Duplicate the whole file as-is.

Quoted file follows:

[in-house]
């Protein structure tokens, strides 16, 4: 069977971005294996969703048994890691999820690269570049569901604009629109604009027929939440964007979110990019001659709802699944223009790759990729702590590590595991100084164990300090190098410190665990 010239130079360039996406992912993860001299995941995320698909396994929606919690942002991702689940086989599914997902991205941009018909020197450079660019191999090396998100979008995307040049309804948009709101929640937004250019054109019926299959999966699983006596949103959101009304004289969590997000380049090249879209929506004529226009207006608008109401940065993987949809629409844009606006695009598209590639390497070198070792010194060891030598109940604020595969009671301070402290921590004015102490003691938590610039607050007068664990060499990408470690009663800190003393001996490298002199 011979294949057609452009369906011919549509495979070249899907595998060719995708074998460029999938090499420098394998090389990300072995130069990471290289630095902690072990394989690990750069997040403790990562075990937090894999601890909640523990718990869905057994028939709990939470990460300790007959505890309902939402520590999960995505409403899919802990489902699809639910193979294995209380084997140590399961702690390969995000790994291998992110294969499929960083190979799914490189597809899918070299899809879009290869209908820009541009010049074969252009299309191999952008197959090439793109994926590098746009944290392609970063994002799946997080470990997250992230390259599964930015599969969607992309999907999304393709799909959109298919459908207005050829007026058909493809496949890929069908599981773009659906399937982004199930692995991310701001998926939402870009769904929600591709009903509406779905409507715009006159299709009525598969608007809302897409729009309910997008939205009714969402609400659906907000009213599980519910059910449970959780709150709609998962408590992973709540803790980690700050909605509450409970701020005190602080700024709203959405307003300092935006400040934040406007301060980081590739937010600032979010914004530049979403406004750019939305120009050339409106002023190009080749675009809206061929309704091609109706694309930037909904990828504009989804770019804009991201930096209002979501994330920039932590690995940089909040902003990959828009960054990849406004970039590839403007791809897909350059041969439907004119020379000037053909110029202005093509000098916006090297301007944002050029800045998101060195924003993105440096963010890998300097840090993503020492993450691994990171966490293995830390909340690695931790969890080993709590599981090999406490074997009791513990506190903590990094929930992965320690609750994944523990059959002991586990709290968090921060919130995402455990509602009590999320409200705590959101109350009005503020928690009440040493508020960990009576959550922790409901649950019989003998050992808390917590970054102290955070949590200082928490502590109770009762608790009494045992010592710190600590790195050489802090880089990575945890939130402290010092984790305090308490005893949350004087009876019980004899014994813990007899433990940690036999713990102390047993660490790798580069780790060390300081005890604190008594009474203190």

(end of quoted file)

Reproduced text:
[in-house]
């Protein structure tokens, strides 16, 4: 069977971005294996969703048994890691999820690269570049569901604009629109604009027929939440964007979110990019001659709802699944223009790759990729702590590590595991100084164990300090190098410190665990 010239130079360039996406992912993860001299995941995320698909396994929606919690942002991702689940086989599914997902991205941009018909020197450079660019191999090396998100979008995307040049309804948009709101929640937004250019054109019926299959999966699983006596949103959101009304004289969590997000380049090249879209929506004529226009207006608008109401940065993987949809629409844009606006695009598209590639390497070198070792010194060891030598109940604020595969009671301070402290921590004015102490003691938590610039607050007068664990060499990408470690009663800190003393001996490298002199 011979294949057609452009369906011919549509495979070249899907595998060719995708074998460029999938090499420098394998090389990300072995130069990471290289630095902690072990394989690990750069997040403790990562075990937090894999601890909640523990718990869905057994028939709990939470990460300790007959505890309902939402520590999960995505409403899919802990489902699809639910193979294995209380084997140590399961702690390969995000790994291998992110294969499929960083190979799914490189597809899918070299899809879009290869209908820009541009010049074969252009299309191999952008197959090439793109994926590098746009944290392609970063994002799946997080470990997250992230390259599964930015599969969607992309999907999304393709799909959109298919459908207005050829007026058909493809496949890929069908599981773009659906399937982004199930692995991310701001998926939402870009769904929600591709009903509406779905409507715009006159299709009525598969608007809302897409729009309910997008939205009714969402609400659906907000009213599980519910059910449970959780709150709609998962408590992973709540803790980690700050909605509450409970701020005190602080700024709203959405307003300092935006400040934040406007301060980081590739937010600032979010914004530049979403406004750019939305120009050339409106002023190009080749675009809206061929309704091609109706694309930037909904990828504009989804770019804009991201930096209002979501994330920039932590690995940089909040902003990959828009960054990849406004970039590839403007791809897909350059041969439907004119020379000037053909110029202005093509000098916006090297301007944002050029800045998101060195924003993105440096963010890998300097840090993503020492993450691994990171966490293995830390909340690695931790969890080993709590599981090999406490074997009791513990506190903590990094929930992965320690609750994944523990059959002991586990709290968090921060919130995402455990509602009590999320409200705590959101109350009005503020928690009440040493508020960990009576959550922790409901649950019989003998050992808390917590970054102290955070949590200082928490502590109770009762608790009494045992010592710190600590790195050489802090880089990575945890939130402290010092984790305090308490005893949350004087009876019980004899014994813990007899433990940690036999713990102390047993660490790798580069780790060390300081005890604190008594009474203190």